My point is that spending, saving, and financing are situational. Following rules (the herd) is not the best idea and following the recommendations of those trying to sell stuff to you is a bad idea. The so called Car Bubble is a combination of factors not mentioned in this post. It’s pretty simply, actually. cars are built better, last longer, and cost more. Insuring and registering a new car costs much more than doing the same for an older car. People buy a car and hold on because it makes more sense economically. I don’t know why this is freaking people out. Isn’t this good for the planet?

  5. Just saw my first GM Tahoe commercial for 0% 72 month finance on the 2017 models…that is in addition to the best price negotiated with your dealer…Wondering how low those trade in’s have to go for the dealership to make money?

    I See a New to Me car on the horizon! Minus the GDI per Eric!

    • Why would any auto dealership take a trade that couldn’t be sold for more than crush?
      IMO, what we will be seeing soon is used car leasing/renting. Businesses will buy the best trade ins from the new car sellers and lease them by the day, week, or month, to customers who will always have a working car, because there will be a loaner on the tow truck that comes to pick up the one that doesn’t work. If the business is really smart, they will identify the make, model, and year of the least expensive cars to maintain and endevour to build fleets of them. Then, they’ll always have a backyard full of parts to keep the best ones running. This happened just before the VW bug became untenable due to the emission scam.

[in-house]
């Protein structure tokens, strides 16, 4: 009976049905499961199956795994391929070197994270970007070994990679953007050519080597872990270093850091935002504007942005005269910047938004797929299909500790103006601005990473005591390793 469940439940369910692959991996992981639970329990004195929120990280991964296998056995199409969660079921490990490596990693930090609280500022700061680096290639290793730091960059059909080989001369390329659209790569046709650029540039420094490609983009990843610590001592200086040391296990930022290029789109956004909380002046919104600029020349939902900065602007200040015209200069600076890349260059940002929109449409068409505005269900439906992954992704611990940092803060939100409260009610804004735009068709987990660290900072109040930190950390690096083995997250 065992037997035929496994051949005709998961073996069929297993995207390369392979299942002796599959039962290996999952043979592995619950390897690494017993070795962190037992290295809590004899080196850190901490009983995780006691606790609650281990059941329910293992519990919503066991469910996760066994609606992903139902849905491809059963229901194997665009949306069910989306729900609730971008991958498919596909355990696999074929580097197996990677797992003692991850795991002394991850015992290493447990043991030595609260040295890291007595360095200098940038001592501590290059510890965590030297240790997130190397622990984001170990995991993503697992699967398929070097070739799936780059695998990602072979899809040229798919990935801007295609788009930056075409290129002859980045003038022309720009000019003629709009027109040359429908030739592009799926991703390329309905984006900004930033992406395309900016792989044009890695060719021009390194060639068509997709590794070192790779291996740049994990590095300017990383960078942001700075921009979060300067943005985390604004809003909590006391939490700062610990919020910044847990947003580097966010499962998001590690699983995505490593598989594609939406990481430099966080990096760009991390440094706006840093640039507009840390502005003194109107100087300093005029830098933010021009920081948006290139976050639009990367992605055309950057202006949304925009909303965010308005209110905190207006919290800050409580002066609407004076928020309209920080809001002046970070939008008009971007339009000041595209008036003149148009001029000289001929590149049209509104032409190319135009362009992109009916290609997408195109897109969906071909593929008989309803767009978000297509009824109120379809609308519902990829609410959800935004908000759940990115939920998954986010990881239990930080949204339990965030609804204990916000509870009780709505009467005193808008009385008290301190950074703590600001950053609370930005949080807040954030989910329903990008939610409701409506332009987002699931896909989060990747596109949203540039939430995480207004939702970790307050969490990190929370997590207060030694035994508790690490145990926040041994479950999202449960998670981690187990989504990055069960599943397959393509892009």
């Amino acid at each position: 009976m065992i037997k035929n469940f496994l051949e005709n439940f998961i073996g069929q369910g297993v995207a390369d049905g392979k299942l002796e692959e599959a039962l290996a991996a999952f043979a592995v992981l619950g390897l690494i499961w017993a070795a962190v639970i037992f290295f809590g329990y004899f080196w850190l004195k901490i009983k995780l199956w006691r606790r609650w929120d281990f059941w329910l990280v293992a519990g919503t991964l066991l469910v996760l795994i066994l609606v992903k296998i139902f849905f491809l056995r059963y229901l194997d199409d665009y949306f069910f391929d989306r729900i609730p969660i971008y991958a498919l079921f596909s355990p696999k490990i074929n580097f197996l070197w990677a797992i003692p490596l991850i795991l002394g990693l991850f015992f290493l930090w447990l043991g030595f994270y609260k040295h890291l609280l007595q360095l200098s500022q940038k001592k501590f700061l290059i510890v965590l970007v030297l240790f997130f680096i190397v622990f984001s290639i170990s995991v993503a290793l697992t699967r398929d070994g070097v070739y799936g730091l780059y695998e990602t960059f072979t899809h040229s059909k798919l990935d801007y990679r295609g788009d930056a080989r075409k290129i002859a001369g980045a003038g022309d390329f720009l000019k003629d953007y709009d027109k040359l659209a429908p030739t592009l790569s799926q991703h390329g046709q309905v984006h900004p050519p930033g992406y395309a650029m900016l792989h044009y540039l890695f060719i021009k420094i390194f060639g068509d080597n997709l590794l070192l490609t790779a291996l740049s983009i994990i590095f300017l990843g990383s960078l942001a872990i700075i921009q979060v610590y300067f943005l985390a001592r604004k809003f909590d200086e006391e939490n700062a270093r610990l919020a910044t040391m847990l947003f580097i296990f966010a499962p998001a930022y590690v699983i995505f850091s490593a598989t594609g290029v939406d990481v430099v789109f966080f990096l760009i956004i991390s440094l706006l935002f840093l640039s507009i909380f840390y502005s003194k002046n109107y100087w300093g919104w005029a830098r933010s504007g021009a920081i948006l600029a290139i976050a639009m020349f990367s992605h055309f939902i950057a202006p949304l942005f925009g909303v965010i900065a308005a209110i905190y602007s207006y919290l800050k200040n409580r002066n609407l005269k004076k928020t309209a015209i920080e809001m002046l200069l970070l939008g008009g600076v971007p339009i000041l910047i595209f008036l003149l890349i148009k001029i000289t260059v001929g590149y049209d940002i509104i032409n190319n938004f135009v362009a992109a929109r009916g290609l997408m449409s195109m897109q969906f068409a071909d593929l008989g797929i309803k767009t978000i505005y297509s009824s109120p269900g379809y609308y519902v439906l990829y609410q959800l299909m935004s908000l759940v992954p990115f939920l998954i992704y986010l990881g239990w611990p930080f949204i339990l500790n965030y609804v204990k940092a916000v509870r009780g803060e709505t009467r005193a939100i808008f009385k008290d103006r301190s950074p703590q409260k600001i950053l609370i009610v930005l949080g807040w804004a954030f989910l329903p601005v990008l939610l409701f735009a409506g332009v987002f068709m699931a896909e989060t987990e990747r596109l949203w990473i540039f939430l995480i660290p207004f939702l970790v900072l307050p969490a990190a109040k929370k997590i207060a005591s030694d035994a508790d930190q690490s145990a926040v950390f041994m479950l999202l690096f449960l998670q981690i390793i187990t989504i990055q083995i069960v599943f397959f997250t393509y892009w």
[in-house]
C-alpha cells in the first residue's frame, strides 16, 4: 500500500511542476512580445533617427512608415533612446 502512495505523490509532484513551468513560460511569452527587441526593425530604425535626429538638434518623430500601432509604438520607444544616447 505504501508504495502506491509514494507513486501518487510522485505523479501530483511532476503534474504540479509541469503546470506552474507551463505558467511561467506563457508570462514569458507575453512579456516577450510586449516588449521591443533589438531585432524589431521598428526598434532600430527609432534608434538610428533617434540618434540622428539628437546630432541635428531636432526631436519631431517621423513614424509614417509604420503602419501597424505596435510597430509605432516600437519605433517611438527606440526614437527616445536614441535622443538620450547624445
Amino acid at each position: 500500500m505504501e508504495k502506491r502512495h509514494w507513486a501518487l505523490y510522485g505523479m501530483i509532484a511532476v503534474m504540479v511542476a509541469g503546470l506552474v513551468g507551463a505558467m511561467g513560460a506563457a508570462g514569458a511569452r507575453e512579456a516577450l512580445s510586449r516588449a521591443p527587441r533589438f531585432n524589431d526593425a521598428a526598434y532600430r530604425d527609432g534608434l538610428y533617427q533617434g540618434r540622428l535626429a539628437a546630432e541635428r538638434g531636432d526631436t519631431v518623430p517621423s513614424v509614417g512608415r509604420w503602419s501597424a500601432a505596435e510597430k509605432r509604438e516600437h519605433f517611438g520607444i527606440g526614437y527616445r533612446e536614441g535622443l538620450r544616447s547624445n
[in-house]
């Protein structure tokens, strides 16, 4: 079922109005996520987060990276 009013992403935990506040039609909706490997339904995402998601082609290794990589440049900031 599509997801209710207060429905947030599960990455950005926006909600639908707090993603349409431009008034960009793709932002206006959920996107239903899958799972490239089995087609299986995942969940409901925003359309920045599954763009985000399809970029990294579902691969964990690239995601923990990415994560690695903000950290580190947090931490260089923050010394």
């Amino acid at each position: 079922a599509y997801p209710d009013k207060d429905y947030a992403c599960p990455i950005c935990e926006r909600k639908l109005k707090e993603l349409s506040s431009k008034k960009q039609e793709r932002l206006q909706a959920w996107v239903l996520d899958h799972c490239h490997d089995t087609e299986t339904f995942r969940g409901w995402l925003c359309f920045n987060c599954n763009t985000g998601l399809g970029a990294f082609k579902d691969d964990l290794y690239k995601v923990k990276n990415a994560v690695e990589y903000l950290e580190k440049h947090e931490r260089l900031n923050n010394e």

6. The marked difference between a car loan, which is a consumer loan, and a mortgage, is that it is for a consumable. Houses are supposed to be an investment. Stating the obvious I guess.

    • The illusion of investments. All is vanity. Consumed by the Kings who translated such scriptures for our vulgar commoner languages. Cars are Fordism. The build consume junk repurpose paradigm on steroids.

      Mortgages are on property consumed in different ways. Consumed by laws and officialdom. By wars which are the consumption of real estate and all assets. Hitler eats Kaiser. Uncle Sam eats Kaiser. Kohl eats Uncle Sam. Merkel eats Kohl. Junker eats Merkel. UN eats EU.

      Christians eat Jews and Pagans. Lions eat Christians. Barbarians eat Romans. Mualims eat Christians and Seculars. Always it is consume consumue consume. Wars are cyclical harvestings. Most human effort is consumed and then defecated out as something similar. But more shitty.

      BLM. Natural Parks. Land use restrictons. We didn’t start the fire. But it’s always burning since the Langoliers are churning.

      Nomadic hunting grounds become fenced ranchs. Mining camps. Woods are cut. Praries burned. Wild animals holocausted. Wetlands become farms. Beavers die no new lakes and bogs. Railroads highways. Eminent domain.

      More cannibalism than capitalism. The biggest slaughterers and feasters get on top. The road to serf debt consumptions. Your wealth and sustenanced plucked from you. So you beg your bankers for loans to buy more consumables to replace what’s been taken or converted.